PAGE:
How does the saying go? I wish I weighed what I did when I first thought I was fat? Well – I wish I were as in shape as the first time I thought I was out of shape. But at 25, I had no clue what being out of shape meant.
But now I do, and I am partly putting the responsibility for it on my sedentary work writing, and sedentary Day Job, and partly on menopause.
Menopause happens for a reason. Women’s bodies stop preparing for pregnancy (thank goodness!). But with that, comes a loss of hormones. Our bodies gain weight in weird and unpredictable spurts even when we’re doing everything “right” in order to protect us while we go through this transition.
When you add stress to that situation, which includes everything from aging parents, adult children who will not leave home, death or divorce of a spouse/parent/child/other loved one, job issues, and so on, the normally sane woman can easily find herself munching on anything she can find in the middle of the night, as well as downing a bottle of wine. Or two. Depending on the circumstances and the
enablers loving family around her.
So here I am, post-total abdominal hysterectomy (August 2012), post-hormones (because they went up to $100 a month and nobody got time for that), post-emotional growth spurt last year…without the benefit of a gym membership – and here I am, once again. Staring at myself in the mirror, and thinking, oh hell. I am so out of shape. Not only that, but my balance is beginning to erode again. Sigh.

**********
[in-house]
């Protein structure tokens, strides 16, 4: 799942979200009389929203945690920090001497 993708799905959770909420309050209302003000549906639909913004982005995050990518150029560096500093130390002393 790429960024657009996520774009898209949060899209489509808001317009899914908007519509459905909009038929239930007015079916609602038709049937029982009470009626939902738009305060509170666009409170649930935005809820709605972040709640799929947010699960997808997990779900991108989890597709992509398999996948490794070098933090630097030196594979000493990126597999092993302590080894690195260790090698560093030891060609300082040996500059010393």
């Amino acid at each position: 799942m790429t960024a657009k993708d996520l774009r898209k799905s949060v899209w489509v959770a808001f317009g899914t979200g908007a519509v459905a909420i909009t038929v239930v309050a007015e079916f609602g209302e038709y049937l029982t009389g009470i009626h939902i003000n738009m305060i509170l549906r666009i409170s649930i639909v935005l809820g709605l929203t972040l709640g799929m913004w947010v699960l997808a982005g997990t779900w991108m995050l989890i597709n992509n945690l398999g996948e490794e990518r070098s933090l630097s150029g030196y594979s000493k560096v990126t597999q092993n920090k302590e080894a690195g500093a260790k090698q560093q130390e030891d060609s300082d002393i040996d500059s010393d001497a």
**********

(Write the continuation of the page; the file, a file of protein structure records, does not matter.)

Is there vanity involved? Hell yes. I have great feet and great legs, and I’d like to look respectable in clothes that will show them off. Which means I need to get back into the gym and start walking on the treadmill (did you know that CARDIO exercise can help keep you mentally sharp? Go here to check it out). I would also like to be able to take walks with my husband without getting dizzy and having to hang onto him.
It also means that I need to get back to ballet. Simple barre exercises, stretching, balancing exercises, eventually the joy of moving a bit across a wooden floor, even if it’s in socks and yoga pants and a big, enveloping t-shirt.
My first day back to the Barre was on Friday evening. I was fine until I attempted grand plies. I have decided that at my age, I no longer need to do grand plies. I am hoping my right quadricep will forgive me soon, and we can continue this odyssey.
(And when I’m not at the gym, I’ll be doing yoga in my front room.)
So, yes. There’s vanity involved. But I also want to be healthy for as long as I possibly can. My father is 87; he has a bad shoulder and a bad ankle. His hands are twisted with arthritis, and he hurts every single day. But he’s walking, his mind is clear, and his arms are strong enough to give me hugs when I see him.
I want to be like my dad, only stronger. And without the pain. I think it’s a worthy goal.
It’s a slow journey. This month started out well – the first two weeks, I only took Monday off. The next two weeks were intermittent – sickness in the house. Nothing major for me except weariness and a determination to sleep as long as I could. Difficult when I need to get up and out the door by 6 in order to get my workout in (AND breakfast, AND shower/dress) before I had to leave for work.
Difficult, also, when I’m changing my eating habits. Trying to eat before seven at night (difficult when there are times I don’t get home until seven). Cutting out sugar (this was surprisingly easy – yes, even the alcohol, though I make allowances now and then). Cutting out dairy (not so easy) and wheat for a couple of weeks (this was interesting – I don’t miss it, but I realize now how much I reach for the pasta when I don’t know what else to make for dinner). Oh yeah, and getting at least 7 to 9 hours of sleep each night.